“Metaphorically, acceptance means abandoning digging as a way out of a hole.”
Rules dominate our lives. We should stop at red lights. When we find a line, we stand in it. But there is an even more basic rule about what has motivated us throughout our history: avoid ‘bad’ things, and seek out ‘good’ things. Acceptance is confronting the negatives as inevitable. You can see how this kind of thinking served us well for a long time. We should avoid cold and seek warmth. Avoid danger and seek safety. And avoid people who want to harm us and seek those who want to embrace us. One can see how this kind of thinking worked well for a long time; however, things got complicated when we started using language to describe not only the world around us, but the world inside of us.
What does our language have to do with Acceptance?
We use words to label a wide range of feelings (e.g., anxiety, sadness, fear, happiness, joy, love), and we have simultaneously transcribed those feelings on our established axiom of avoiding bad and seeking good. Anxiety, stress, and fear are labeled “bad things,” that must be avoided. While seeking after happiness, joy, and love is a “good” thing. While an understandable conclusion, we forget that anxiety, sadness, and fear are simply emotional responses to aversive events. Not the events themselves.
How does Acceptance relate to Experiential Avoidance?
This idea is at the center of experiential avoidance, and it stops us from being able to make the voluntary and values-based choice to remain in contact with personal experiences in a non-judgmental way. Let’s think about an example: applying for college. This is a huge undertaking that often takes months or even years of planning. Taking the SAT/ACT, writing personal statements, asking teachers to write letters of recommendation, researching schools, the expense and time involved in applications, are just a few of the complicated steps. And you risk doing all that work and still not get into the college you hoped for.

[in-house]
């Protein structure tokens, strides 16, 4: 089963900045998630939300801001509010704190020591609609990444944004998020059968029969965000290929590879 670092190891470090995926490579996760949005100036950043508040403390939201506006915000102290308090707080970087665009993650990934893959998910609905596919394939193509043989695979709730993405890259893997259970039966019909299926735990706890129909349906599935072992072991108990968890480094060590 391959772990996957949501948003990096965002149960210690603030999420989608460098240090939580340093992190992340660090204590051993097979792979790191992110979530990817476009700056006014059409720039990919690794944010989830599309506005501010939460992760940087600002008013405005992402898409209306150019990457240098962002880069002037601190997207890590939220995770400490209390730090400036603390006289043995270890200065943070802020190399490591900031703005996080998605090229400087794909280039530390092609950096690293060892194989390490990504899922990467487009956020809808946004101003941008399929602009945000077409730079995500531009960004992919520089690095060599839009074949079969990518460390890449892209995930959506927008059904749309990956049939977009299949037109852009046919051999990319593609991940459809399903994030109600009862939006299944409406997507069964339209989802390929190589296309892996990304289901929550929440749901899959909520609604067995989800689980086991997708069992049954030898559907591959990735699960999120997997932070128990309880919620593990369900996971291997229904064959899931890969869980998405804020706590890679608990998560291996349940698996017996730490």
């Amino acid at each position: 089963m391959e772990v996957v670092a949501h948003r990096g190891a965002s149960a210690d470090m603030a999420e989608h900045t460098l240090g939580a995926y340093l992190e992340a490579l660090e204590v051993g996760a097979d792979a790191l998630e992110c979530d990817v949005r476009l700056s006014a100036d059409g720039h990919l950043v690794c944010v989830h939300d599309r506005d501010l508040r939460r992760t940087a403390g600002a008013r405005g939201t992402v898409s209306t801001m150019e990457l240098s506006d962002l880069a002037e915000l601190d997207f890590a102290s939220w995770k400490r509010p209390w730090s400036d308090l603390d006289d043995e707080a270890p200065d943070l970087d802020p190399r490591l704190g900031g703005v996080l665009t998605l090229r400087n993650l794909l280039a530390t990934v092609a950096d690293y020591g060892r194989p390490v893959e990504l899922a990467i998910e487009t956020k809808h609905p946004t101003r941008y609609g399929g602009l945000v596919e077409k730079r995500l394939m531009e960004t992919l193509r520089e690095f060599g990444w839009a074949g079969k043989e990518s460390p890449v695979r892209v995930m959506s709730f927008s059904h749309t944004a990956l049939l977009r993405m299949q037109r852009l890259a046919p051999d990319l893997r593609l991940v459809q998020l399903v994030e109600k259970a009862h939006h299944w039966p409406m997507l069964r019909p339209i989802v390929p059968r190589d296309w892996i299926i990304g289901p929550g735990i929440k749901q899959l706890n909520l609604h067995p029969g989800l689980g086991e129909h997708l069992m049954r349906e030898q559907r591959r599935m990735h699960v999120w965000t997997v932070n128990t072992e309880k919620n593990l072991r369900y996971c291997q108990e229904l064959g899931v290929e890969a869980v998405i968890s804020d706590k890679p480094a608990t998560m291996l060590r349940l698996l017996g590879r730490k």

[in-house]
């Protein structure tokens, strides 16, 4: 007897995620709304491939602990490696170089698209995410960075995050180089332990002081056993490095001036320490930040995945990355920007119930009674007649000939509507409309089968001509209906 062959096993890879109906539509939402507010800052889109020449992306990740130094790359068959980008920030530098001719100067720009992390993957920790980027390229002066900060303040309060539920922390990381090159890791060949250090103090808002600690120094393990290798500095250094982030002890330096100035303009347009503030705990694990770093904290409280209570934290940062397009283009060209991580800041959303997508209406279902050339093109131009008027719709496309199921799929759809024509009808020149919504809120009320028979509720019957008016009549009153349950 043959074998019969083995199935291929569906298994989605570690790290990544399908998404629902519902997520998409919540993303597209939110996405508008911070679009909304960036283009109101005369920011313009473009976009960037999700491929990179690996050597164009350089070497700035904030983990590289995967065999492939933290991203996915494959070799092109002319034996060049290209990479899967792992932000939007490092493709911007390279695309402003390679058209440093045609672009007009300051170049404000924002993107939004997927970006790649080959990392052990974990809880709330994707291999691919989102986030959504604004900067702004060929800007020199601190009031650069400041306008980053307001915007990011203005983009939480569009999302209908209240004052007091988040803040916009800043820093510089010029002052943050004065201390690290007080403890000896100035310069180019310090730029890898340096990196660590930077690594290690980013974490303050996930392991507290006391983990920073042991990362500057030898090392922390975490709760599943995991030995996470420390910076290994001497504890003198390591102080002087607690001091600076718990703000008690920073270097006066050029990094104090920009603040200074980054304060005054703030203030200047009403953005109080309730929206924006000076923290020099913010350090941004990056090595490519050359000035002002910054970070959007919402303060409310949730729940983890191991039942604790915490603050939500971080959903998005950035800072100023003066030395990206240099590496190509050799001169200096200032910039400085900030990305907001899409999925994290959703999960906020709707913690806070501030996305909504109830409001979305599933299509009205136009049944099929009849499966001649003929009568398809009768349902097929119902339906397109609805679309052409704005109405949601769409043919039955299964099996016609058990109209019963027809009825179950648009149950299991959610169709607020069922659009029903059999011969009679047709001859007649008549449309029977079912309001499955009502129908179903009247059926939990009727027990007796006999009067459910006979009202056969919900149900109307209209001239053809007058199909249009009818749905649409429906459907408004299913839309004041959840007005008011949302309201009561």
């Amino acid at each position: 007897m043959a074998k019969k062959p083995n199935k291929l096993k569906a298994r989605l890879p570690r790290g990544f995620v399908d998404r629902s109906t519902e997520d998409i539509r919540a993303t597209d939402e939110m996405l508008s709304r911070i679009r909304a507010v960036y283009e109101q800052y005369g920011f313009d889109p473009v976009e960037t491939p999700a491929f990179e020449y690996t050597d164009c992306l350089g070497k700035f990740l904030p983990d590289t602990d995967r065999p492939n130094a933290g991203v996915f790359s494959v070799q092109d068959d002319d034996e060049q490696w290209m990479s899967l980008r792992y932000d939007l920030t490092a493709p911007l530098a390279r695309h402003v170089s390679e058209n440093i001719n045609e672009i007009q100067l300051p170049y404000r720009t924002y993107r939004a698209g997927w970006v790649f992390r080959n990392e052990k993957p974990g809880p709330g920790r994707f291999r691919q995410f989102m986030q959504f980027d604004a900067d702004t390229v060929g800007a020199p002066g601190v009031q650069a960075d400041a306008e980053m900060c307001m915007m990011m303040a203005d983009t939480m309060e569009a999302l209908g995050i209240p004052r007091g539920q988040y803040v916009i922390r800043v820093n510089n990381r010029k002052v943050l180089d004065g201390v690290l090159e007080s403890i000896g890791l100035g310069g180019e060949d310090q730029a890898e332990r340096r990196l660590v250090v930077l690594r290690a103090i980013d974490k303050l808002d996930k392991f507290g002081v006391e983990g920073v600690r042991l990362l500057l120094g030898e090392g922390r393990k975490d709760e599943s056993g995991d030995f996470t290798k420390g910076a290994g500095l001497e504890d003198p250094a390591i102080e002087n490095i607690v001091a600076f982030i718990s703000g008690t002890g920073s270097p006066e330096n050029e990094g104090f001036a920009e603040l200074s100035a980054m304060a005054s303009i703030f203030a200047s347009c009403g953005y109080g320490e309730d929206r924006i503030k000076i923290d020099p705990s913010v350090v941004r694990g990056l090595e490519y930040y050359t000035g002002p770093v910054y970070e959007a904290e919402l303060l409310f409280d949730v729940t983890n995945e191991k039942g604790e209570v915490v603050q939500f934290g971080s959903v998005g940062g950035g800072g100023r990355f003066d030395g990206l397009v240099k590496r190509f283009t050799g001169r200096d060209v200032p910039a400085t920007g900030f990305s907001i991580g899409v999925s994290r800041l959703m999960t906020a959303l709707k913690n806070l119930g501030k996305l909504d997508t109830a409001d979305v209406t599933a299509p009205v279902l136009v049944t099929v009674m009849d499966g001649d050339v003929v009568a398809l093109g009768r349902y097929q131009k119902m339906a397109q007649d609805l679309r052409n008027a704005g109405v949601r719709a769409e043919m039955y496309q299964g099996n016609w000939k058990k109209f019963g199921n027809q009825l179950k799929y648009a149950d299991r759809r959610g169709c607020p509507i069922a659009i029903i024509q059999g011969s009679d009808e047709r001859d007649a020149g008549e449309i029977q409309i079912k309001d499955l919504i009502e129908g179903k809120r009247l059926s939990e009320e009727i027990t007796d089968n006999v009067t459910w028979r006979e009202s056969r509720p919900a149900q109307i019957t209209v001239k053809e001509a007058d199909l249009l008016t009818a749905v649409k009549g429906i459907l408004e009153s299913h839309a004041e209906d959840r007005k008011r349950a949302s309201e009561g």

Even though the entire process is incredibly stressful and gives us the feeling that turning back would be the best thing, we persist. We persist, in spite of possible rejection. And the reason we persist is because we know that the potential upside will be worth it. Even if we have to endure a bumpy road along the way. Well, the harm of experiential avoidance comes when we let the stress involved in the application process turn us around. Forcing us to run the other way before we even get the chance to fail.
Moving toward something we want often brings out negative thoughts and feelings (e.g., What if I fail; What if it doesn’t work out; What if we break up) and moving away from those thoughts brings relief. Even if we were moving toward something that would have brought us a lifetime of fulfillment. If we act as though our goal is to avoid stressful emotions, we start to construct our lives around avoiding things that we don’t want, instead of moving toward things that we do want.
Pursuing things that really matter can be discouraging
Well, what do we do to fight against those negative feelings that come up while we work toward things that we think matter? We have to keep in mind that those feelings are simply a normal reaction to values-based action. Acceptance is a values-based choice. It is not failure or tolerance. Acceptance is not giving-up or giving in.
The goal of acceptance is to acknowledge that we are demanded by life itself to feel, think, sense, and remember the things that come up in the process of living a meaningful life. Even though some of those things may not be pleasant. It is to acknowledge the fact that while we pursue the things that are important to us, we can expect to encounter rough waters. We can expect to second guess ourselves. And have people we care about second guessing us. But attempting to scour out the (alleged) sources of our anxiety so that we can control them will always leave us trying to dig our way out of a hole.
Instead, we should opt to curiously explore the nature of our anxiety, our fears, and our stressors. We should accept that stress is a normal part of life. Moving toward our values should not be inhibited by anticipated stress. In fact, there are several things that we can do to increase the likelihood that we choose acceptance v. avoidance:
1) always remember that regardless of what it may look like on social media, EVERYONE is going to experience bumps in the road, and we should be very careful when we think that it would just be easier to trade places with someone else;
2) remember that moving towards the things that we value can present with difficult times, but weathering the storm will be worth it; and
3) know that feelings of stress and fear, and anxiety, and sadness can be very normal things that we all experience!
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